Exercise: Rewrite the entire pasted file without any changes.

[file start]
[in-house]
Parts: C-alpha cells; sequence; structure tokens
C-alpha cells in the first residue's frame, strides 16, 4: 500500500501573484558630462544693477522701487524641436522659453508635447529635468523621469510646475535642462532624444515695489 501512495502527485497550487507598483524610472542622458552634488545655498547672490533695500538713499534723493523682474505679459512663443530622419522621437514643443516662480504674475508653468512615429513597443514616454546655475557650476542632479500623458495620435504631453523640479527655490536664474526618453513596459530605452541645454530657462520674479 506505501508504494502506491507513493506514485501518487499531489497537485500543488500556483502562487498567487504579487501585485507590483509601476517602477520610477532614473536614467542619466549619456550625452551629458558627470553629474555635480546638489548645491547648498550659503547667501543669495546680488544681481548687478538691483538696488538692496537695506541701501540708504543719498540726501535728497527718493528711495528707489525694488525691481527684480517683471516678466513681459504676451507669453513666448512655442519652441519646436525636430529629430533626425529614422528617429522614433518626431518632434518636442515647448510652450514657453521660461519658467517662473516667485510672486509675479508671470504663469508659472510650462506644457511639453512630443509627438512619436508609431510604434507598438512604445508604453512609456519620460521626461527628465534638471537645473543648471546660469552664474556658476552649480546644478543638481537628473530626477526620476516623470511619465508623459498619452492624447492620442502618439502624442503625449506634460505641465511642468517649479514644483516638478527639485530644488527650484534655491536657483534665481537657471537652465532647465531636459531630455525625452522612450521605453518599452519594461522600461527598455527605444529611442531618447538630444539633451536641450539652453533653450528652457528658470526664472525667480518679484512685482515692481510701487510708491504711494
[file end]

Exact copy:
[in-house]
Parts: C-alpha cells; sequence; structure tokens
C-alpha cells in the first residue's frame, strides 16, 4: 500500500501573484558630462544693477522701487524641436522659453508635447529635468523621469510646475535642462532624444515695489 501512495502527485497550487507598483524610472542622458552634488545655498547672490533695500538713499534723493523682474505679459512663443530622419522621437514643443516662480504674475508653468512615429513597443514616454546655475557650476542632479500623458495620435504631453523640479527655490536664474526618453513596459530605452541645454530657462520674479 506505501508504494502506491507513493506514485501518487499531489497537485500543488500556483502562487498567487504579487501585485507590483509601476517602477520610477532614473536614467542619466549619456550625452551629458558627470553629474555635480546638489548645491547648498550659503547667501543669495546680488544681481548687478538691483538696488538692496537695506541701501540708504543719498540726501535728497527718493528711495528707489525694488525691481527684480517683471516678466513681459504676451507669453513666448512655442519652441519646436525636430529629430533626425529614422528617429522614433518626431518632434518636442515647448510652450514657453521660461519658467517662473516667485510672486509675479508671470504663469508659472510650462506644457511639453512630443509627438512619436508609431510604434507598438512604445508604453512609456519620460521626461527628465534638471537645473543648471546660469552664474556658476552649480546644478543638481537628473530626477526620476516623470511619465508623459498619452492624447492620442502618439502624442503625449506634460505641465511642468517649479514644483516638478527639485530644488527650484534655491536657483534665481537657471537652465532647465531636459531630455525625452522612450521605453518599452519594461522600461527598455527605444529611442531618447538630444539633451536641450539652453533653450528652457528658470526664472525667480518679484512685482515692481510701487510708491504711494